Articles - Is AI shaping the future of the NHS


The NHS, a source of national pride, now 75 years old, has experienced a tough 12 months amidst a backdrop of strikes, escalating waiting times, ambulance delays and missed or late diagnoses following the pandemic. By 2050, the UK’s population is set to reach 78m, while by 2030, one in six people will be aged 60 or over. Just these two demographic shifts alone will put more pressure on an already strained health system.

 By Laura Amin, Partner and Dr Ben Bray, Partner and Evidence Generation Lead at LCP
 Laura is an actuary and partner at LCP, and Ben is a medical doctor and partner in the Health Analytics department at LCP.

 Harnessing the power of AI could be the key to addressing some of these pressures, especially as we build a healthcare system designed to cope with the future pressures of a growing and older society. But first, we must consider if and how AI is already being used within the NHS, as well as the current challenges and where it could make the biggest differences.

 How is AI already being used within the NHS?
 When someone has a suspected stroke, it is important that they receive a brain scan as quickly as possible to confirm the diagnosis and guide the correct treatment. AI is already being used in the NHS in stroke diagnosis, with various AI-powered software solutions available that help healthcare professionals interpret the images from the brain scans quickly and accurately – helping patients to be treated more quickly.

 Does AI have the potential to address NHS pressures?
 The government clearly thinks that AI has the potential to alleviate some of these pressures, with NHS Trusts able to bid for cash from a £21 million pot to fund promising AI projects.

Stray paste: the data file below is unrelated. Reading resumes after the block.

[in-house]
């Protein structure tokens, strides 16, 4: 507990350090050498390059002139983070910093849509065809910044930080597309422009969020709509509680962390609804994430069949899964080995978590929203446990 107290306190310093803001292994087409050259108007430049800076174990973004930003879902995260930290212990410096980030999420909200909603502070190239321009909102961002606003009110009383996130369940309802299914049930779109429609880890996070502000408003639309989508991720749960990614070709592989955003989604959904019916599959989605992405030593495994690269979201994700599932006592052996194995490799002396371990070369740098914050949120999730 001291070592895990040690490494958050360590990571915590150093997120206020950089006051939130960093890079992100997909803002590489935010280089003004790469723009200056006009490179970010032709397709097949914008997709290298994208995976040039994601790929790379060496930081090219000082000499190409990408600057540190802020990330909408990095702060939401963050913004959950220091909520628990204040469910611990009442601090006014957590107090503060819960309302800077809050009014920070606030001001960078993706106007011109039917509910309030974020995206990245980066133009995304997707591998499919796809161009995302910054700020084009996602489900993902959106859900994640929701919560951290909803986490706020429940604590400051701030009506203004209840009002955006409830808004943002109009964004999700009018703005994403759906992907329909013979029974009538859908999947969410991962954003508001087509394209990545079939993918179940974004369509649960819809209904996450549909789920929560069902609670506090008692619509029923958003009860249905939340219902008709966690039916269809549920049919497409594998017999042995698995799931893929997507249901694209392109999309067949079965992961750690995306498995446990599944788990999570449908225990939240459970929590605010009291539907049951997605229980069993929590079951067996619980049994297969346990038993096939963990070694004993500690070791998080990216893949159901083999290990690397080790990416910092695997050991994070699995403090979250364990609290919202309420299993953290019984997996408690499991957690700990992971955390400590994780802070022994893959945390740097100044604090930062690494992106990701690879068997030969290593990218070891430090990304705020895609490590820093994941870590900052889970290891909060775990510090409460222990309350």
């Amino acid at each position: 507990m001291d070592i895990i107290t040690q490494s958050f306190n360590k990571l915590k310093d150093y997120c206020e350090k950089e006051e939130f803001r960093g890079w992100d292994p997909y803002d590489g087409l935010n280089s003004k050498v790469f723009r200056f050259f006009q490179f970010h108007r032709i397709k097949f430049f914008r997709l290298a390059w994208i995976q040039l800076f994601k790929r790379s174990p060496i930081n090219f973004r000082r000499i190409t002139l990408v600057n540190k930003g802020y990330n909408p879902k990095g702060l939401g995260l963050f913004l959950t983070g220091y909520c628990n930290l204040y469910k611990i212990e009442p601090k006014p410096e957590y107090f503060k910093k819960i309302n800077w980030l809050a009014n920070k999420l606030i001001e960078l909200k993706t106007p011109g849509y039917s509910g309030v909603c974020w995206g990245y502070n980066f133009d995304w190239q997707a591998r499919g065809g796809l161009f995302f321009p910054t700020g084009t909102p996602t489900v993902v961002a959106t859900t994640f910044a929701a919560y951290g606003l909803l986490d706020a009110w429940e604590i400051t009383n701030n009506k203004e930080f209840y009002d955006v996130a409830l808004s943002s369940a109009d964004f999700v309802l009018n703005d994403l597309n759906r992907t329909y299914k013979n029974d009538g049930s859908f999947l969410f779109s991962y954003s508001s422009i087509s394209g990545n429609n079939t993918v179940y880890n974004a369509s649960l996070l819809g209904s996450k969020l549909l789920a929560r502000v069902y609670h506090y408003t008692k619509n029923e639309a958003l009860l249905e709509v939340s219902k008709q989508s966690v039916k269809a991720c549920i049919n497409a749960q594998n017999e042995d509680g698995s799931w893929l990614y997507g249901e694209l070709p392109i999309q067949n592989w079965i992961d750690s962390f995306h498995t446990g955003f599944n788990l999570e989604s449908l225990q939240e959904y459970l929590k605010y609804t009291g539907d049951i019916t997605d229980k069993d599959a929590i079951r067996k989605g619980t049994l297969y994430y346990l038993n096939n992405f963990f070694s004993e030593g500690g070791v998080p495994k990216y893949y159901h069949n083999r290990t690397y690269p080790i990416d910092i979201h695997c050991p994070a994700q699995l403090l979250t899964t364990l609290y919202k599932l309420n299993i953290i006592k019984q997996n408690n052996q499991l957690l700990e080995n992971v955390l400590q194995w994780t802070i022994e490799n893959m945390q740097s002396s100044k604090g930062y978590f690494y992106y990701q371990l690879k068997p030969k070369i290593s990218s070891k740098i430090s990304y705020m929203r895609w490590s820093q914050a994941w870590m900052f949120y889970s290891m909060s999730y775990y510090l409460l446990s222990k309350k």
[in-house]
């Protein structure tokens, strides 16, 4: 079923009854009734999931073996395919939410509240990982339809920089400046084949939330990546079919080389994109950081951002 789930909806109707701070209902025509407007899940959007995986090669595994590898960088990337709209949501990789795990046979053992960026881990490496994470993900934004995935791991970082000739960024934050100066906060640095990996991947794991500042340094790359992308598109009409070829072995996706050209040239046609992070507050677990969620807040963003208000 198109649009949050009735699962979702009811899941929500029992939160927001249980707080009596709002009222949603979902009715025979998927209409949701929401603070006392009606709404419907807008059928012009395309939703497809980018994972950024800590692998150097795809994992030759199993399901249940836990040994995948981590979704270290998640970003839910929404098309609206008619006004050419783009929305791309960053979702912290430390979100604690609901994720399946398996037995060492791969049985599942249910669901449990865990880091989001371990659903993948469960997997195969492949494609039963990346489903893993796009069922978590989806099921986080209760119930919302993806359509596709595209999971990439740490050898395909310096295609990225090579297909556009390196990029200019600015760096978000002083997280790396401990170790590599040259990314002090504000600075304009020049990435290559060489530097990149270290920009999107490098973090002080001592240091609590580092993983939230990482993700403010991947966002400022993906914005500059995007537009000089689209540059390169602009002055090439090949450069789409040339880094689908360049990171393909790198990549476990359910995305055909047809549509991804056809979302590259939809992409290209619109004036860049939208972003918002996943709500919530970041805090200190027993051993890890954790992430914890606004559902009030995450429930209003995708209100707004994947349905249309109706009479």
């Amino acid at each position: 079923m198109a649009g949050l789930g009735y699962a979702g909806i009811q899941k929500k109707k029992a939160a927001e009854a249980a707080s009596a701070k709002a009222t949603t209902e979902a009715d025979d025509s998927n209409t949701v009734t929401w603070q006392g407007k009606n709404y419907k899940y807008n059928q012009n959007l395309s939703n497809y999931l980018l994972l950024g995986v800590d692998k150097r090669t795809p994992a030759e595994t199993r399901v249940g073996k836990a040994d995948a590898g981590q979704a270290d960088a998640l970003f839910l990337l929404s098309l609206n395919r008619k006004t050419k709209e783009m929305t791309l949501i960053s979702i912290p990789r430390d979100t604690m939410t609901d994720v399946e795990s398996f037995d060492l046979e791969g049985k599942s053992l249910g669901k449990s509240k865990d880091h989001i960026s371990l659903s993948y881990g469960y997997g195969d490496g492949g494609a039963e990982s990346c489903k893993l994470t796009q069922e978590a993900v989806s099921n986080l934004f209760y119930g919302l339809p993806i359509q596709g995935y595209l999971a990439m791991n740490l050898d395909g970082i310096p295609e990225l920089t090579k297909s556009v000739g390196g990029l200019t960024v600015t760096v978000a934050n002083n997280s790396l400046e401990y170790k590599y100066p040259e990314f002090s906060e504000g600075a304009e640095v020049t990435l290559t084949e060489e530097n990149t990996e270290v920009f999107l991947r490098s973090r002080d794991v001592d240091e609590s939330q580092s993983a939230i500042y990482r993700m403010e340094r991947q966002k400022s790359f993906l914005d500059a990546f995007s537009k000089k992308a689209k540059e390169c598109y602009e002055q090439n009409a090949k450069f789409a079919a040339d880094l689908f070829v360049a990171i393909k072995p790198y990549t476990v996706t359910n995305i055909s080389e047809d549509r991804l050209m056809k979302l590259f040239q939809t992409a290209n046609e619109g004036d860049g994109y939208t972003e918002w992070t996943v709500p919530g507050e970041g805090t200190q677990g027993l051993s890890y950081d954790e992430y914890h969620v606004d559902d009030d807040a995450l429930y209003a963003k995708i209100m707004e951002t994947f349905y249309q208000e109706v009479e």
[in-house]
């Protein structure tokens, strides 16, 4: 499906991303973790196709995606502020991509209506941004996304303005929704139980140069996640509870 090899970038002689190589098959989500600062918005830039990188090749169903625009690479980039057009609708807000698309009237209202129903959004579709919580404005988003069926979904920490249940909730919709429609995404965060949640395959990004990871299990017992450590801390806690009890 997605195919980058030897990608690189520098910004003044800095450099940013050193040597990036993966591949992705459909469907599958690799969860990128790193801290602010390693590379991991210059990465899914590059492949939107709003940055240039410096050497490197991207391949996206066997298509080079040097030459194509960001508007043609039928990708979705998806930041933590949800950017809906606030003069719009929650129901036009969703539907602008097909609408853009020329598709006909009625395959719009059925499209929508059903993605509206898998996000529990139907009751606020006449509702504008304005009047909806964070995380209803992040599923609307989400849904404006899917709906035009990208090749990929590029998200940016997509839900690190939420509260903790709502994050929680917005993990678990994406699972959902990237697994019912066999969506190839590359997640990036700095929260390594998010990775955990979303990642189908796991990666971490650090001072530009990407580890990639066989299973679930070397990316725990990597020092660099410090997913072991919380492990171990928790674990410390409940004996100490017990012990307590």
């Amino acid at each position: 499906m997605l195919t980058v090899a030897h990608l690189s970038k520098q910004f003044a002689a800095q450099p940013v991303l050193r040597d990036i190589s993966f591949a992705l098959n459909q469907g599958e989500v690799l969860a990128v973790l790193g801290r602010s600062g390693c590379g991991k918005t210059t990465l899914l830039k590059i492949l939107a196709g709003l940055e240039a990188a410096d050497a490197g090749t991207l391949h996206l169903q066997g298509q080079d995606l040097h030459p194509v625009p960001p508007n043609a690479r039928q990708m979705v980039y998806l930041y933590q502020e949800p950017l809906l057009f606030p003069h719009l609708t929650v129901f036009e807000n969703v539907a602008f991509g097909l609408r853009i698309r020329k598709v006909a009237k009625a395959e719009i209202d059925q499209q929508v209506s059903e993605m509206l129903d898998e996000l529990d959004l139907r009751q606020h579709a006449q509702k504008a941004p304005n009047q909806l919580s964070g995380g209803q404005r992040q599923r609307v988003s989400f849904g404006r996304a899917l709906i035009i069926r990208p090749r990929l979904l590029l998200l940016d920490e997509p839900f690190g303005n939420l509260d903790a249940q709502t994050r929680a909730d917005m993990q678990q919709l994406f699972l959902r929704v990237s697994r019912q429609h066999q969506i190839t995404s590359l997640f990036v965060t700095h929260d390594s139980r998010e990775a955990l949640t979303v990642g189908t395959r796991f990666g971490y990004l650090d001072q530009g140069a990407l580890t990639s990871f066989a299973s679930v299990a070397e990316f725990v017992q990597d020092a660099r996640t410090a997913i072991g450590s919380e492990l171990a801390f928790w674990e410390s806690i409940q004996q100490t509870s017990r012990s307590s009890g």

Currently, any area where diagnoses rely on images (e.g. radiology and pathology) could potentially harness the power of AI. Image interpretation and generation are two of the areas where AI has advanced most quickly in recent years, and the vast majority of the commercially available applications for AI in healthcare currently are for medical imaging software.

 For the more than 600,000 chest X-rays that are done every month in England, it is hoped AI tools can support doctors to diagnose lung cancer earlier, improving patients’ chances of successful treatment.

 What are the challenges?
 Despite the recent advances in AI, some challenges still remain in making this part of the everyday patient diagnosis and treatment. Developing AI diagnostic tools which are consistently accurate across different settings and populations is difficult, and testing and evaluation must be carried out to demonstrate that these tools are effective and safe.

 The quality and volume of data required to train new models are also likely to be a big barrier to using AI in diagnostics. Although the NHS collects a huge amount of data, in practice, this is often very challenging to use for research or developing new AI systems. For medical imaging AI, high-quality labels (i.e. accurate and detailed descriptions of the important findings shown in each image) are needed to develop new AI systems, which can be very challenging and labour-intensive to generate.

 One area where AI utilisation in health systems has perhaps not been explored as much to date is in prevention. As our LCP Health Analytics study with the Institute for Public Policy Research showed, there are multi-billion rewards on offer for shifting our health system to a more preventative system versus the sickness system we have today.

 Where can AI make the biggest difference to healthcare?
 In our view, the most significant opportunity for healthcare-related AI lies in automating logistics - appointment booking and management, hospital bed allocation and resource management, and other aspects of the unseen work of healthcare.

 Tools which can automate administrative and operational tasks can free up time for more patient care and tackling current backlogs, with NHS waiting lists now at a record high of 7.6 million people and showing no sign yet of going down. Letting the AI machines do what they do best, and the human healthcare professionals do what they do best, is likely to be the best bet on using AI to save the NHS. 

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